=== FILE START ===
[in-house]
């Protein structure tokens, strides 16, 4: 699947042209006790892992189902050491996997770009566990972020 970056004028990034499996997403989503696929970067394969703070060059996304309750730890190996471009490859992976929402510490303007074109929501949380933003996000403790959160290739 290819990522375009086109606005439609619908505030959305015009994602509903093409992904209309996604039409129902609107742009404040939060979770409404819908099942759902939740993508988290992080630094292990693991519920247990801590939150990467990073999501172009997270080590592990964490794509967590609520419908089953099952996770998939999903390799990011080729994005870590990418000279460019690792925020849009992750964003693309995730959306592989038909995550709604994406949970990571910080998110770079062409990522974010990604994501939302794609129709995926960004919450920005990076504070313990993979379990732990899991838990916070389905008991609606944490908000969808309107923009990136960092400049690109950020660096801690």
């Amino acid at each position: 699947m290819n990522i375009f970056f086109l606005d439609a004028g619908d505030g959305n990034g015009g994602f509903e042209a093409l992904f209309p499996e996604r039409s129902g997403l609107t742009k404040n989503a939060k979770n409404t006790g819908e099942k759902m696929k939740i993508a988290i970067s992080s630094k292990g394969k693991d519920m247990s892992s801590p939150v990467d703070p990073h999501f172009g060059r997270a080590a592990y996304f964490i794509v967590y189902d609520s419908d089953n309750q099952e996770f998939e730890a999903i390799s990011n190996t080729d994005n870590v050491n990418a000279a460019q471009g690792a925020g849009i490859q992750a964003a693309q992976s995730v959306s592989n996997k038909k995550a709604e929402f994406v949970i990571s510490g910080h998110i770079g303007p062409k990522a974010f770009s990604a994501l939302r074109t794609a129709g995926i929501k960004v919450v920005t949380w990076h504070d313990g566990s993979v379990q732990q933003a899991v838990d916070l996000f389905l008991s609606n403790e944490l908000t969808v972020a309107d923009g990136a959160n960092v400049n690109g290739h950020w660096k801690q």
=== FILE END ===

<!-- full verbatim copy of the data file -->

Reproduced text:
[in-house]
């Protein structure tokens, strides 16, 4: 699947042209006790892992189902050491996997770009566990972020 970056004028990034499996997403989503696929970067394969703070060059996304309750730890190996471009490859992976929402510490303007074109929501949380933003996000403790959160290739 290819990522375009086109606005439609619908505030959305015009994602509903093409992904209309996604039409129902609107742009404040939060979770409404819908099942759902939740993508988290992080630094292990693991519920247990801590939150990467990073999501172009997270080590592990964490794509967590609520419908089953099952996770998939999903390799990011080729994005870590990418000279460019690792925020849009992750964003693309995730959306592989038909995550709604994406949970990571910080998110770079062409990522974010990604994501939302794609129709995926960004919450920005990076504070313990993979379990732990899991838990916070389905008991609606944490908000969808309107923009990136960092400049690109950020660096801690």
């Amino acid at each position: 699947m290819n990522i375009f970056f086109l606005d439609a004028g619908d505030g959305n990034g015009g994602f509903e042209a093409l992904f209309p499996e996604r039409s129902g997403l609107t742009k404040n989503a939060k979770n409404t006790g819908e099942k759902m696929k939740i993508a988290i970067s992080s630094k292990g394969k693991d519920m247990s892992s801590p939150v990467d703070p990073h999501f172009g060059r997270a080590a592990y996304f964490i794509v967590y189902d609520s419908d089953n309750q099952e996770f998939e730890a999903i390799s990011n190996t080729d994005n870590v050491n990418a000279a460019q471009g690792a925020g849009i490859q992750a964003a693309q992976s995730v959306s592989n996997k038909k995550a709604e929402f994406v949970i990571s510490g910080h998110i770079g303007p062409k990522a974010f770009s990604a994501l939302r074109t794609a129709g995926i929501k960004v919450v920005t949380w990076h504070d313990g566990s993979v379990q732990q933003a899991v838990d916070l996000f389905l008991s609606n403790e944490l908000t969808v972020a309107d923009g990136a959160n960092v400049n690109g290739h950020w660096k801690q």